The Stika accepts two types of adhesive vinyl, for indoor or outdoor use, and material for T-shirt transfers (my project didn’t need anything sturdier than a piece of indoor-use vinyl). Turn on the Stika. After it warms up, insert the vinyl strip, colored side up, into the slot marked “sheet.” The machine will grab the strip and feed it in as a fax machine does. It will send the strip almost all the way through in order to measure it—don’t pull on the strip during the measurement process.

4. Install and Configure the Software

The Stika comes with a Windows program called SignMate that provides a simple drawing program customized to work with the machine. (A Mac version is also available.) Launch Windows, insert the installation disk into you’re a: drive, and choose Run from the Program Manager’s File menu. Type A:INSTALL and press Enter. Most of the configuration choices will be made automatically, but you have to tell the program which serial port you’re connected to. To do so, select Cut/Plot Setup from the File menu and click on the Communications button. There you’ll find a pull-down window with COM port choices. Enter your COM port and click on OK.

5. Design a Sign Template.

Before you start lettering your office window or even get near your car, I recommend creating a simple starter sign. For example, I keep my Computer Life articles in a storage folder, which would look nicer with handsome lettering. I decided on a combination of lettering and a picture. Among the clutter in my root directory was a fairly simple image of a monitor and CPU stored as a TIFF file, so I began with that. Any TIFF file can serve as a template, but don’t use something so complicated that it will drive the cutter crazy.

Pull down the File menu and choose Open Template. Locate your filename in the directory listing (my file is called COMPUTER.TIF) and double-click on it in the File window. Next, position the template by moving your mouse (don’t click on anything!) until the rectangular image frame is settled where you want it. I put it against the right margin of the label and clicked to drop it in place.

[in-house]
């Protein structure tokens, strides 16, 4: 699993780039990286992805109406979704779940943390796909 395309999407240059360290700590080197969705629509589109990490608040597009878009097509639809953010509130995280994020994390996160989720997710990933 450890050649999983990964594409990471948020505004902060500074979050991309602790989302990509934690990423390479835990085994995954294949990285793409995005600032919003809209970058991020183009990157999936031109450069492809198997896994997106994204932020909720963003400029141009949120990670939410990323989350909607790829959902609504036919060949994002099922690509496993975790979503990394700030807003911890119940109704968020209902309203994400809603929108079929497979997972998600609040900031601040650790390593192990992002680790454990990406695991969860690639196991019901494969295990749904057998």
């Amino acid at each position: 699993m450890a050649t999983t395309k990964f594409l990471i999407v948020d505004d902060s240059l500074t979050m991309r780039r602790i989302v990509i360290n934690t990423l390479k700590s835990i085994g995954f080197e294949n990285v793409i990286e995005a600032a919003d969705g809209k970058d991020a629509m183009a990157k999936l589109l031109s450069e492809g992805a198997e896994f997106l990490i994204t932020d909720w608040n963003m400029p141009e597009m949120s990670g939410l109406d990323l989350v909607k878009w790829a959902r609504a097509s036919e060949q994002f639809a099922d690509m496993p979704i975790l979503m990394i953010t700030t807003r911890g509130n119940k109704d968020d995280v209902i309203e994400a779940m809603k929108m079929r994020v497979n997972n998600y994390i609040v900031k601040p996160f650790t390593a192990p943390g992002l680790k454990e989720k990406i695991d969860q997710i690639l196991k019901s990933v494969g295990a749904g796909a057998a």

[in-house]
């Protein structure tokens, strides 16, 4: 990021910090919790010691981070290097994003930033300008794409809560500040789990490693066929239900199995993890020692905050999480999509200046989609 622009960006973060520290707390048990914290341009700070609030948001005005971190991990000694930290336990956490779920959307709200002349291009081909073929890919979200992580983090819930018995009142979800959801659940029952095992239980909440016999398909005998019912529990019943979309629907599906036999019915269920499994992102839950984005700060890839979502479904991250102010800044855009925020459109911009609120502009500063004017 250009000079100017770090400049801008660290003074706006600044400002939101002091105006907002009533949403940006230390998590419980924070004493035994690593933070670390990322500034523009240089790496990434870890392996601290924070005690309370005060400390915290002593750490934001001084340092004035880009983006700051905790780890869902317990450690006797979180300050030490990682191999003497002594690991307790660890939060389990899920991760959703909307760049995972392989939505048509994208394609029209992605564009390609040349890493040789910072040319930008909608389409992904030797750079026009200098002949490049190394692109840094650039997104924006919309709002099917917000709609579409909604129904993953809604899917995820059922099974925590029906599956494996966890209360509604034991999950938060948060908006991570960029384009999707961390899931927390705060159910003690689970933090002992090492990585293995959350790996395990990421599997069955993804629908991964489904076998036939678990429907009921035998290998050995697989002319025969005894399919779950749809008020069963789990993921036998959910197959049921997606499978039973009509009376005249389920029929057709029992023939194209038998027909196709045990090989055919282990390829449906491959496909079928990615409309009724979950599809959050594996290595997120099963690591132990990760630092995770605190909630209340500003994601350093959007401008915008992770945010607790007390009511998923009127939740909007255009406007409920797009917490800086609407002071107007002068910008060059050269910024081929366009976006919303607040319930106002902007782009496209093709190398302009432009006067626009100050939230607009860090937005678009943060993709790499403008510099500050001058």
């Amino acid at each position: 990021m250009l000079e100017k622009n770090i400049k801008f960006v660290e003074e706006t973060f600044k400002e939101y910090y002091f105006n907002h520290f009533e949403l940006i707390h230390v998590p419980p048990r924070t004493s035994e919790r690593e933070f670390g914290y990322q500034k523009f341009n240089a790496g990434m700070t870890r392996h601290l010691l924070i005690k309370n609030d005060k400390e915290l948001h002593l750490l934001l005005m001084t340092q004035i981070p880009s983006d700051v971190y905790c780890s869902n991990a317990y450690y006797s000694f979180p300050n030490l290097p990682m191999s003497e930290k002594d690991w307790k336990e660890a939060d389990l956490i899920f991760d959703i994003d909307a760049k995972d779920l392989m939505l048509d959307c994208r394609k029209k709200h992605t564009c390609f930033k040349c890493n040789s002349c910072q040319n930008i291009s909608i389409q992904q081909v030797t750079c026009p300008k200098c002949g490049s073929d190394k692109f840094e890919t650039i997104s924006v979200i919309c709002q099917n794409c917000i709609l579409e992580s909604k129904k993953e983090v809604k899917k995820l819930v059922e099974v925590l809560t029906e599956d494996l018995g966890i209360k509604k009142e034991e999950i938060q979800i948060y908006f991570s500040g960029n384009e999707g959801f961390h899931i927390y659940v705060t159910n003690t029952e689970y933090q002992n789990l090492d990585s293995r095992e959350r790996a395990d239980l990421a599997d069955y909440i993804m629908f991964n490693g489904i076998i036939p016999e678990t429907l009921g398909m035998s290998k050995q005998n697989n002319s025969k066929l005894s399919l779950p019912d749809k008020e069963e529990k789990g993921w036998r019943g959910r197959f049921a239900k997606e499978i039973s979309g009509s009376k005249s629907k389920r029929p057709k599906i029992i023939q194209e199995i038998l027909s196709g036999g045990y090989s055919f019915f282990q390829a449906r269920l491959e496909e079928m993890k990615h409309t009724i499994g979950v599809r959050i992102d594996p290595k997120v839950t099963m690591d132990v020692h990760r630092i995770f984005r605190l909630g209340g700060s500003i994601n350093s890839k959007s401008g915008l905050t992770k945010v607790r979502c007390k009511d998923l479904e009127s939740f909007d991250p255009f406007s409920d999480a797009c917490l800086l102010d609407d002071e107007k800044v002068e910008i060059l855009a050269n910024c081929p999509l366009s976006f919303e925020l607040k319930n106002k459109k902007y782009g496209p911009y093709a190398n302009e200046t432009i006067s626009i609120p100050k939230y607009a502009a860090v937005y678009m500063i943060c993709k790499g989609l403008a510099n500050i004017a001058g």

6. Trace and Fill the Object

If the image takes up the entire screen, resize your work area by clicking on the Zoom Out button at the bottom left of the screen. Next, click on the Auto-trace button, which resembles an arrow pointing to a dotted line. The mouse pointer will become a crosshair. Position the crosshair at the upper left side of the template silhouette, then click and drag the mouse to surround the entire template. The auto-trace will begin when you release the mouse. To fill the image, select a
color from the little eight-panel rainbow at the bottom of the screen. Click on the outline that was just traced to select it, then click on the Fill button to apply the color.    

7. Choose a Typeface

The default typeface size is in inches, which isn’t the best unit of measurement to use if you want the same precision that page designers enjoy. Pull down the Size menu and select Units. Select Points from the Units menu. For my sign I chose the Arial Bold typeface in 60 points, which I added to my font choices by pressing the Add button in the Font Sizes menu.

8. Add the Lettering

The art director is going to kill me for this, but I messed around with the magazine’s logo. Most drawing programs let you stretch and squeeze lettering, and I wanted to test SignMate’s abilities. Try it yourself: Click on the T (typeface) button on the toolbar, and position the cursor at the leftmost part of the label area, about halfway down. Type “Computer.” Click on the toolbar’s selector arrow (located at the top) and click anywhere on the word “Computer.” Nine little boxes should appear in a rectangle around its perimeter. Click on any of the boxes, and you can pull and stretch the word in various directions.

9. Create Your Sign

From the File menu select Cut/Plot, confirm that you have the right color of vinyl loaded in the machine, and click on OK. Your sign is not much to look at when it finally emerges, but peer closely and you’ll see where the outline has been cut. Transferring the letters to their destination is the trickiest part of the operation. Use the provided application tape to lay the design on its back against the mild adhesive and pull the unwanted vinyl away. This is where tweezers come in handy. The adhesive side of the vinyl is facing up, so take care not to let it roll back onto itself and turn into a gluey mess. When the letters are ready, the application tape lets you position them exactly where they should sit—and the tape is translucent enough to let you see any guidelines you’ve drawn. Press hard, smooth out the wrinkles, and peel the application tape away.

Computer Life, April 1995